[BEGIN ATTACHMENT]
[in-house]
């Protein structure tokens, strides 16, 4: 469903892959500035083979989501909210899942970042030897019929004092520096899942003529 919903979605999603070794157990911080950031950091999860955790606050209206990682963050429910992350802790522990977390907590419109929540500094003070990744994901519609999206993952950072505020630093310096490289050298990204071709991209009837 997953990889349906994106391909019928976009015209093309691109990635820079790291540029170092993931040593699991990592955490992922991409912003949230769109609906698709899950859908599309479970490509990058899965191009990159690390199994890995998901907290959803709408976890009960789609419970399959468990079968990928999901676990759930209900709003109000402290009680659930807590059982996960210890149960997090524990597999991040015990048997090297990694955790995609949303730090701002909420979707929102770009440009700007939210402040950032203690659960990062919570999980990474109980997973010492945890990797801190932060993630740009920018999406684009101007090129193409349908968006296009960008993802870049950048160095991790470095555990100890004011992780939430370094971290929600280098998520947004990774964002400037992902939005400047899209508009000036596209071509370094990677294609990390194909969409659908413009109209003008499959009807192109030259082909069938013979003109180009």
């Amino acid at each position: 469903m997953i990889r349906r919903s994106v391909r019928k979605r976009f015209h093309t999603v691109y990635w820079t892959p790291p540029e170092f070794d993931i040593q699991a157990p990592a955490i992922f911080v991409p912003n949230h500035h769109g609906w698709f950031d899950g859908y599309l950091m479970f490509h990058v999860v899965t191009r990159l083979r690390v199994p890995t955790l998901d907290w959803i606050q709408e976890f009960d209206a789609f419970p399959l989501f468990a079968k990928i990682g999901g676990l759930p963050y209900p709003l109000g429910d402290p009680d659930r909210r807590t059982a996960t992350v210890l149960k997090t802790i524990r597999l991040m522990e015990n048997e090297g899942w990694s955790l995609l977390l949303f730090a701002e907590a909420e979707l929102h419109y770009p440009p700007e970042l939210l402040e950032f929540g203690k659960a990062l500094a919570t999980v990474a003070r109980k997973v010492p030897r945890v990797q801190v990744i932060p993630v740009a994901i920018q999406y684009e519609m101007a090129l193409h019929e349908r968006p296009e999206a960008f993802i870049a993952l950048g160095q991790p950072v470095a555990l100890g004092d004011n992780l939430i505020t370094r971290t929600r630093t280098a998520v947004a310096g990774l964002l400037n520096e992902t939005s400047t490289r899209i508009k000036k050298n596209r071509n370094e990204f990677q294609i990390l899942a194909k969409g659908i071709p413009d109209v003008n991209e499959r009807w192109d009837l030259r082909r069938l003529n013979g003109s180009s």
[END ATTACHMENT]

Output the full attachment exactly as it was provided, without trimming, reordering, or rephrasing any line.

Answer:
[in-house]
């Protein structure tokens, strides 16, 4: 469903892959500035083979989501909210899942970042030897019929004092520096899942003529 919903979605999603070794157990911080950031950091999860955790606050209206990682963050429910992350802790522990977390907590419109929540500094003070990744994901519609999206993952950072505020630093310096490289050298990204071709991209009837 997953990889349906994106391909019928976009015209093309691109990635820079790291540029170092993931040593699991990592955490992922991409912003949230769109609906698709899950859908599309479970490509990058899965191009990159690390199994890995998901907290959803709408976890009960789609419970399959468990079968990928999901676990759930209900709003109000402290009680659930807590059982996960210890149960997090524990597999991040015990048997090297990694955790995609949303730090701002909420979707929102770009440009700007939210402040950032203690659960990062919570999980990474109980997973010492945890990797801190932060993630740009920018999406684009101007090129193409349908968006296009960008993802870049950048160095991790470095555990100890004011992780939430370094971290929600280098998520947004990774964002400037992902939005400047899209508009000036596209071509370094990677294609990390194909969409659908413009109209003008499959009807192109030259082909069938013979003109180009």
């Amino acid at each position: 469903m997953i990889r349906r919903s994106v391909r019928k979605r976009f015209h093309t999603v691109y990635w820079t892959p790291p540029e170092f070794d993931i040593q699991a157990p990592a955490i992922f911080v991409p912003n949230h500035h769109g609906w698709f950031d899950g859908y599309l950091m479970f490509h990058v999860v899965t191009r990159l083979r690390v199994p890995t955790l998901d907290w959803i606050q709408e976890f009960d209206a789609f419970p399959l989501f468990a079968k990928i990682g999901g676990l759930p963050y209900p709003l109000g429910d402290p009680d659930r909210r807590t059982a996960t992350v210890l149960k997090t802790i524990r597999l991040m522990e015990n048997e090297g899942w990694s955790l995609l977390l949303f730090a701002e907590a909420e979707l929102h419109y770009p440009p700007e970042l939210l402040e950032f929540g203690k659960a990062l500094a919570t999980v990474a003070r109980k997973v010492p030897r945890v990797q801190v990744i932060p993630v740009a994901i920018q999406y684009e519609m101007a090129l193409h019929e349908r968006p296009e999206a960008f993802i870049a993952l950048g160095q991790p950072v470095a555990l100890g004092d004011n992780l939430i505020t370094r971290t929600r630093t280098a998520v947004a310096g990774l964002l400037n520096e992902t939005s400047t490289r899209i508009k000036k050298n596209r071509n370094e990204f990677q294609i990390l899942a194909k969409g659908i071709p413009d109209v003008n991209e499959r009807w192109d009837l030259r082909r069938l003529n013979g003109s180009s």